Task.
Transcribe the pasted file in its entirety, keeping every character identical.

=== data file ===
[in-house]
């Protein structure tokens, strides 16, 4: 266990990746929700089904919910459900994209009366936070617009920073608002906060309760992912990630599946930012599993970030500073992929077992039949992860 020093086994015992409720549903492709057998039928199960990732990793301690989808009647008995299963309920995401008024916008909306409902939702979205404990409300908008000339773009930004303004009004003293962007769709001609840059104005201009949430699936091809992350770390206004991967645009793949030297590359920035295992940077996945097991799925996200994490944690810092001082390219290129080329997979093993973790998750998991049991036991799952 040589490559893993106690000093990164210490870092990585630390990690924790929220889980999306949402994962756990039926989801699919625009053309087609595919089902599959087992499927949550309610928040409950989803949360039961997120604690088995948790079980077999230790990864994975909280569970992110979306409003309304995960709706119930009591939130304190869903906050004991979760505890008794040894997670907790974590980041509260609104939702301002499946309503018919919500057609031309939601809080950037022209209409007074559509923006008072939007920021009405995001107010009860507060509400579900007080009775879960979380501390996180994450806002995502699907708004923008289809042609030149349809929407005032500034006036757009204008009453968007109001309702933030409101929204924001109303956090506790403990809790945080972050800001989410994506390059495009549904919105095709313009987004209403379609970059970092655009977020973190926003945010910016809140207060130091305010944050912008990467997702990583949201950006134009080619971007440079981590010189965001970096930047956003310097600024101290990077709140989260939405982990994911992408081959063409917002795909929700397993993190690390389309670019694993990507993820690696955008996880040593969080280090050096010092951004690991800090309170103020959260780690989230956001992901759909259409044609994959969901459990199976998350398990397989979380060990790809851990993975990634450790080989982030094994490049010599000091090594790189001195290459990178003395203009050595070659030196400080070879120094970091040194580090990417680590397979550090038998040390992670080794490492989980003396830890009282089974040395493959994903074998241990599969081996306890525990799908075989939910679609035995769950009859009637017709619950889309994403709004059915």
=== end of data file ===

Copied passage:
[in-house]
């Protein structure tokens, strides 16, 4: 266990990746929700089904919910459900994209009366936070617009920073608002906060309760992912990630599946930012599993970030500073992929077992039949992860 020093086994015992409720549903492709057998039928199960990732990793301690989808009647008995299963309920995401008024916008909306409902939702979205404990409300908008000339773009930004303004009004003293962007769709001609840059104005201009949430699936091809992350770390206004991967645009793949030297590359920035295992940077996945097991799925996200994490944690810092001082390219290129080329997979093993973790998750998991049991036991799952 040589490559893993106690000093990164210490870092990585630390990690924790929220889980999306949402994962756990039926989801699919625009053309087609595919089902599959087992499927949550309610928040409950989803949360039961997120604690088995948790079980077999230790990864994975909280569970992110979306409003309304995960709706119930009591939130304190869903906050004991979760505890008794040894997670907790974590980041509260609104939702301002499946309503018919919500057609031309939601809080950037022209209409007074559509923006008072939007920021009405995001107010009860507060509400579900007080009775879960979380501390996180994450806002995502699907708004923008289809042609030149349809929407005032500034006036757009204008009453968007109001309702933030409101929204924001109303956090506790403990809790945080972050800001989410994506390059495009549904919105095709313009987004209403379609970059970092655009977020973190926003945010910016809140207060130091305010944050912008990467997702990583949201950006134009080619971007440079981590010189965001970096930047956003310097600024101290990077709140989260939405982990994911992408081959063409917002795909929700397993993190690390389309670019694993990507993820690696955008996880040593969080280090050096010092951004690991800090309170103020959260780690989230956001992901759909259409044609994959969901459990199976998350398990397989979380060990790809851990993975990634450790080989982030094994490049010599000091090594790189001195290459990178003395203009050595070659030196400080070879120094970091040194580090990417680590397979550090038998040390992670080794490492989980003396830890009282089974040395493959994903074998241990599969081996306890525990799908075989939910679609035995769950009859009637017709619950889309994403709004059915």